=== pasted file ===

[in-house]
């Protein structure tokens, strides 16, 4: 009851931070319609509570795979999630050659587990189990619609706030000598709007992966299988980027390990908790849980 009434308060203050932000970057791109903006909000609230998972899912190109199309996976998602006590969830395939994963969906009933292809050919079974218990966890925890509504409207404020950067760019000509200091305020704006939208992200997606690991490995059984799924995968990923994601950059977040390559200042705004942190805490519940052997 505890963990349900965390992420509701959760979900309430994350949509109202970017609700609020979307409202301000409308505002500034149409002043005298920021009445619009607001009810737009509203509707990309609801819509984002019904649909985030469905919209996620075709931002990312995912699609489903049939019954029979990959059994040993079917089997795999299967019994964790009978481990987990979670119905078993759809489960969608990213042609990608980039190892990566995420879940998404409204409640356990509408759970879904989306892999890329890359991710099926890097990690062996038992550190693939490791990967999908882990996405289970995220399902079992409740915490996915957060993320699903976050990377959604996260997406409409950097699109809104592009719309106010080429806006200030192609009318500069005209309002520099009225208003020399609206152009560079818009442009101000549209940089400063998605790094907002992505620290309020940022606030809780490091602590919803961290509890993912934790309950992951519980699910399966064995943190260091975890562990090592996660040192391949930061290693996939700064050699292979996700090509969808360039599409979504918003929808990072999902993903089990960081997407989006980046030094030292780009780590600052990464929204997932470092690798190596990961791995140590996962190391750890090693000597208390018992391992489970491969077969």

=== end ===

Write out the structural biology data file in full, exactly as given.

[in-house]
């Protein structure tokens, strides 16, 4: 009851931070319609509570795979999630050659587990189990619609706030000598709007992966299988980027390990908790849980 009434308060203050932000970057791109903006909000609230998972899912190109199309996976998602006590969830395939994963969906009933292809050919079974218990966890925890509504409207404020950067760019000509200091305020704006939208992200997606690991490995059984799924995968990923994601950059977040390559200042705004942190805490519940052997 505890963990349900965390992420509701959760979900309430994350949509109202970017609700609020979307409202301000409308505002500034149409002043005298920021009445619009607001009810737009509203509707990309609801819509984002019904649909985030469905919209996620075709931002990312995912699609489903049939019954029979990959059994040993079917089997795999299967019994964790009978481990987990979670119905078993759809489960969608990213042609990608980039190892990566995420879940998404409204409640356990509408759970879904989306892999890329890359991710099926890097990690062996038992550190693939490791990967999908882990996405289970995220399902079992409740915490996915957060993320699903976050990377959604996260997406409409950097699109809104592009719309106010080429806006200030192609009318500069005209309002520099009225208003020399609206152009560079818009442009101000549209940089400063998605790094907002992505620290309020940022606030809780490091602590919803961290509890993912934790309950992951519980699910399966064995943190260091975890562990090592996660040192391949930061290693996939700064050699292979996700090509969808360039599409979504918003929808990072999902993903089990960081997407989006980046030094030292780009780590600052990464929204997932470092690798190596990961791995140590996962190391750890090693000597208390018992391992489970491969077969």